Dir. Tamara Jenkins
Premiered at Sundance January 19, 2007
This retrospective has given me plenty of opportunities to bash the Mediocre Prestige Film. This time I get to talk about its distant cousin, the Dour Indie Dramedy. It’s similar to Oscar Bait, but instead of self-important grasps at relevance and big soliloquies, it has low production values, unfocused middle-class angst, awkward attempts at “quirky” comedy, unappealing nude scenes, a soundtrack that’s 90% glockenspiel, and forced, peripheral attempts to appear literate, and will guarantee you leave the theater unhappy. I’m pretty sure my mother has seen every one of these films.
Dour Indie Dramedies were something of a dying breed in 2007– Rocket Science and August’s Margot at the Wedding are the only others I can think of, but only in The Savages do we get the full package, as it contains all the aforementioned stereotypical traits, plus main characters who are writers, because of course they are.
I should mention that there’s nothing technically wrong with this movie. The titular Savages, aspiring playwright Wendy (Laura Linney) and theatre professor John (Philip Seymour Hoffman), hear news that their estranged and abusive father Lenny (Philip Bosco) has recently lost his live-in girlfriend and is suffering from dementia. After retrieving Lenny from Arizona and placing him in a nursing home near John’s college in Buffalo, Wendy and John decide to stay together until the New Year, in the hope that their mutual encouragement will get John to finish his book on Bertolt Brecht and Wendy can finish writing a play based on their childhood.
But that’s it. John is blunt and Wendy is self-absorbed, and they get along until they don’t. The performances are good. It’s just uninteresting and uncinematic and depressing. The Savages actually got rave reviews and a couple of Oscar noms, but there are a thousand movies just like this one, and I don’t need to see any more.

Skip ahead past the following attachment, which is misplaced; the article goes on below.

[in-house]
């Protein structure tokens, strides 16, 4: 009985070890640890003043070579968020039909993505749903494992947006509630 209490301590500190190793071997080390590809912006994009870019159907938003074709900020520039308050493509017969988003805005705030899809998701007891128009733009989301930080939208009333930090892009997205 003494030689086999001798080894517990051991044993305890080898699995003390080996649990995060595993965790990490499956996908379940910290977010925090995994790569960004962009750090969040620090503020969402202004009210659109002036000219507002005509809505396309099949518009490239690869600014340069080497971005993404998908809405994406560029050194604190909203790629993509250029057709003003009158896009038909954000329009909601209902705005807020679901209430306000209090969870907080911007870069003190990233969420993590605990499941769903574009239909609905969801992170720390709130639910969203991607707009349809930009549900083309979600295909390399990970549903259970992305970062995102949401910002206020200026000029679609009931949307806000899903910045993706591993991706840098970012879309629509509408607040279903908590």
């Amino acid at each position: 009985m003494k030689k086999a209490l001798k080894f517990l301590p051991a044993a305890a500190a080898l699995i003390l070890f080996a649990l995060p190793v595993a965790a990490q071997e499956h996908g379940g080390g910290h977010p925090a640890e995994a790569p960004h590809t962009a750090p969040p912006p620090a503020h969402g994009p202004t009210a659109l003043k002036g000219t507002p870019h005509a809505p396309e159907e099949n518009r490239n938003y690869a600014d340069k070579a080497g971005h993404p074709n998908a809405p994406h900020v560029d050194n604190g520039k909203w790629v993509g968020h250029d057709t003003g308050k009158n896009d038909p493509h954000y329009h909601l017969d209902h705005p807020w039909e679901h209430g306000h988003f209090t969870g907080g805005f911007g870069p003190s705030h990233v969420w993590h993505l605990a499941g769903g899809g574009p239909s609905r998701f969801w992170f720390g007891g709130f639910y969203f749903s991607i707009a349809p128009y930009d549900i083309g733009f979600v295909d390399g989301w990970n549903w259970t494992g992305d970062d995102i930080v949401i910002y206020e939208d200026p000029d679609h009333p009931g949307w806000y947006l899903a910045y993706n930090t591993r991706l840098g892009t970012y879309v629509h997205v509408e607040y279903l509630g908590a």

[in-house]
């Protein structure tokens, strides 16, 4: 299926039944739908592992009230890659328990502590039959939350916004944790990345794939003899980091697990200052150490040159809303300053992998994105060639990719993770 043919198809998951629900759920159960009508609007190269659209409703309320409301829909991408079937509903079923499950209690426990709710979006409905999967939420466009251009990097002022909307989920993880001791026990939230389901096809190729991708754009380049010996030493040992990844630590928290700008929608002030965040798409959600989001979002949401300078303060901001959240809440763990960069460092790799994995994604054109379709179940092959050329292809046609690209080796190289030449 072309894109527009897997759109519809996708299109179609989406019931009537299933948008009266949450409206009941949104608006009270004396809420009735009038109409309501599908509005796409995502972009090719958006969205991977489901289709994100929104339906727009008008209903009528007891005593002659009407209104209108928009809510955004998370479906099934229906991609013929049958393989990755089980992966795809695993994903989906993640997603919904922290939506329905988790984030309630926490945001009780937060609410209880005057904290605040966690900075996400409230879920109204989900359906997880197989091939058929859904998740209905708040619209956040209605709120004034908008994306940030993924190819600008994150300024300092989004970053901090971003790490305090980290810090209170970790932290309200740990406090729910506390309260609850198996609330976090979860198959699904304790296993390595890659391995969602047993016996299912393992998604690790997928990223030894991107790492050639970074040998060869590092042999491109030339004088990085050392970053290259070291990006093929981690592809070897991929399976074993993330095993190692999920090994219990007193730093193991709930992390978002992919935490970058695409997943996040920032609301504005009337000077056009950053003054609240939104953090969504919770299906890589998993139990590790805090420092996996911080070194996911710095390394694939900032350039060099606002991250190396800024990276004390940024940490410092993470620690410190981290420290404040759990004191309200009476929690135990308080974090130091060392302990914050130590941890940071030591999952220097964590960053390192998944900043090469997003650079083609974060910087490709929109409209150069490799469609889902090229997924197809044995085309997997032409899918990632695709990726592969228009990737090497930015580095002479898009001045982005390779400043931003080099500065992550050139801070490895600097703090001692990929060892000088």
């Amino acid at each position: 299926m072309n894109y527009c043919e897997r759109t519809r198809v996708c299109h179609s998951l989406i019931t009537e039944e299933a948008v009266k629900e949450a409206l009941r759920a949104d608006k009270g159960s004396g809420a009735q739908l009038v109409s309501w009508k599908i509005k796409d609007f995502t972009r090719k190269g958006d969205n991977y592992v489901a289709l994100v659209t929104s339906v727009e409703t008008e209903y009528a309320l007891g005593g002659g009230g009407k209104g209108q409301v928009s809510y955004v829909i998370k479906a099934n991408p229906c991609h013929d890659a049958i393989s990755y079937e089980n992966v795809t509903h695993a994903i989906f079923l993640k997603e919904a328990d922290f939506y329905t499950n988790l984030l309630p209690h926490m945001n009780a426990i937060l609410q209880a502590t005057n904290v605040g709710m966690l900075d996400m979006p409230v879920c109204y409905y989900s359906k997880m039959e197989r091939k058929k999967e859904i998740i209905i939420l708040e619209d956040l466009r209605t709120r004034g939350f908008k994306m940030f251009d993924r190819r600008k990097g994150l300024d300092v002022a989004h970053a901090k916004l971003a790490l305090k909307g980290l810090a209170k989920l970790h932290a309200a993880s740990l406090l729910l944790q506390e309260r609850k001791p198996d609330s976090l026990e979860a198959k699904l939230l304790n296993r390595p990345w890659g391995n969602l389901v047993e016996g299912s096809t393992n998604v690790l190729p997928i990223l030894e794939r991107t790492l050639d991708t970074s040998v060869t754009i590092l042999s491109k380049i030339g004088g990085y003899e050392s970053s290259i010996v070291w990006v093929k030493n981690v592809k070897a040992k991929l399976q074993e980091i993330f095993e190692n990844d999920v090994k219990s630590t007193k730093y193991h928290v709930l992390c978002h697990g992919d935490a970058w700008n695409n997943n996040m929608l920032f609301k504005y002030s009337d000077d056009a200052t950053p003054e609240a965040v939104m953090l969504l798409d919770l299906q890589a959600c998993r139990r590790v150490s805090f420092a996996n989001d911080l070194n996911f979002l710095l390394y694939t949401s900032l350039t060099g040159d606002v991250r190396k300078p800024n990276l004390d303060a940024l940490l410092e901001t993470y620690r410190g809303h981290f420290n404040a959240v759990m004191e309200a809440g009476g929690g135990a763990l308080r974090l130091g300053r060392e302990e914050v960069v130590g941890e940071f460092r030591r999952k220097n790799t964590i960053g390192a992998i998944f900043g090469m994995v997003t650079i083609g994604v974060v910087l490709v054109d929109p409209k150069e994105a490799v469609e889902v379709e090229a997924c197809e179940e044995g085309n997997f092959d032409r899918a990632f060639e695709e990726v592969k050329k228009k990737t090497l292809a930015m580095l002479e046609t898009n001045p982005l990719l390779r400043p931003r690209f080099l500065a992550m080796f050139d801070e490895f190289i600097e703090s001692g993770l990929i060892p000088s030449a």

Signs This Was Made in 2007
9/11 is invoked. Analogies are made to the short-lived color-coded terror alert system. “We’re in yellow right now, so we should just be aware.” Wendy watches an Oxi-Clean commercial. John and Wendy engage in meaningful abuse of prescription painkillers and antidepressants.
There’s a scene where Lenny holds a screening of The Jazz Singer. For some reason, Lenny starts thinking the movie is about him. Much weirder to me is that college-educated intellectuals John and Wendy are surprised by the appearance of blackface at the end. Isn’t one of you a professor of theatre?
Another weird thing: everyone in this movie, set and filmed in 2007, apparently owns an ancient 1980s-model tube TV set.
How Did It Do?
The Savages only made $9.6 million against a $9 million budget. Dour Indie Dramedies had rarely been financially successful, but continued to be made basically because they were easy to write and cheap to produce, Sundance judges loved them, and with enough talent, you could get some awards buzz– as The Savages did, earning an 89% fresh rating on RottenTomatoes, making multiple end-of-year top ten lists, and netting Oscar Nominations for Best Actress (Laura Linney) and Best Original Screenplay. But the writing was on the wall for this subgenre, and Tamara Jenkins notably never wrote or directed a film again.
Next Time: Teeth